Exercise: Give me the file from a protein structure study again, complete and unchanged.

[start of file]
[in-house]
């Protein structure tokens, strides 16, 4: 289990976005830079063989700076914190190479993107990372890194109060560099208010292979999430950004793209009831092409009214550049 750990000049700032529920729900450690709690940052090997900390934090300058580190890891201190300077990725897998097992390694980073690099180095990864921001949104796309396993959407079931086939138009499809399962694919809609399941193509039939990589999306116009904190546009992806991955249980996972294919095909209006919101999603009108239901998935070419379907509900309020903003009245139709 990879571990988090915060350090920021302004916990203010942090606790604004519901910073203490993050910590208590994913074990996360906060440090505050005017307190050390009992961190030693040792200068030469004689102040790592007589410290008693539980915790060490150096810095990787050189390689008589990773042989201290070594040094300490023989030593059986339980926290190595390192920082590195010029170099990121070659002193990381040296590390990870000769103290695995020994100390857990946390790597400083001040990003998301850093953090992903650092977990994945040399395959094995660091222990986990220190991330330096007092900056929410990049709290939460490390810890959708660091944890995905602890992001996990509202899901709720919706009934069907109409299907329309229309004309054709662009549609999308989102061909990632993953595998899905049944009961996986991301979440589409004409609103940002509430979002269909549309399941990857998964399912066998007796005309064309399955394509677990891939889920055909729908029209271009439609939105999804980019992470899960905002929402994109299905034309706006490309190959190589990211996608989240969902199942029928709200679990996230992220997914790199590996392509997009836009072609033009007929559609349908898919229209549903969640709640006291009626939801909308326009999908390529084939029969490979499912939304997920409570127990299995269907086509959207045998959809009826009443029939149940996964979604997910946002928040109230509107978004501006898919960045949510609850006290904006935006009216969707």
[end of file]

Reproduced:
[in-house]
């Protein structure tokens, strides 16, 4: 289990976005830079063989700076914190190479993107990372890194109060560099208010292979999430950004793209009831092409009214550049 750990000049700032529920729900450690709690940052090997900390934090300058580190890891201190300077990725897998097992390694980073690099180095990864921001949104796309396993959407079931086939138009499809399962694919809609399941193509039939990589999306116009904190546009992806991955249980996972294919095909209006919101999603009108239901998935070419379907509900309020903003009245139709 990879571990988090915060350090920021302004916990203010942090606790604004519901910073203490993050910590208590994913074990996360906060440090505050005017307190050390009992961190030693040792200068030469004689102040790592007589410290008693539980915790060490150096810095990787050189390689008589990773042989201290070594040094300490023989030593059986339980926290190595390192920082590195010029170099990121070659002193990381040296590390990870000769103290695995020994100390857990946390790597400083001040990003998301850093953090992903650092977990994945040399395959094995660091222990986990220190991330330096007092900056929410990049709290939460490390810890959708660091944890995905602890992001996990509202899901709720919706009934069907109409299907329309229309004309054709662009549609999308989102061909990632993953595998899905049944009961996986991301979440589409004409609103940002509430979002269909549309399941990857998964399912066998007796005309064309399955394509677990891939889920055909729908029209271009439609939105999804980019992470899960905002929402994109299905034309706006490309190959190589990211996608989240969902199942029928709200679990996230992220997914790199590996392509997009836009072609033009007929559609349908898919229209549903969640709640006291009626939801909308326009999908390529084939029969490979499912939304997920409570127990299995269907086509959207045998959809009826009443029939149940996964979604997910946002928040109230509107978004501006898919960045949510609850006290904006935006009216969707």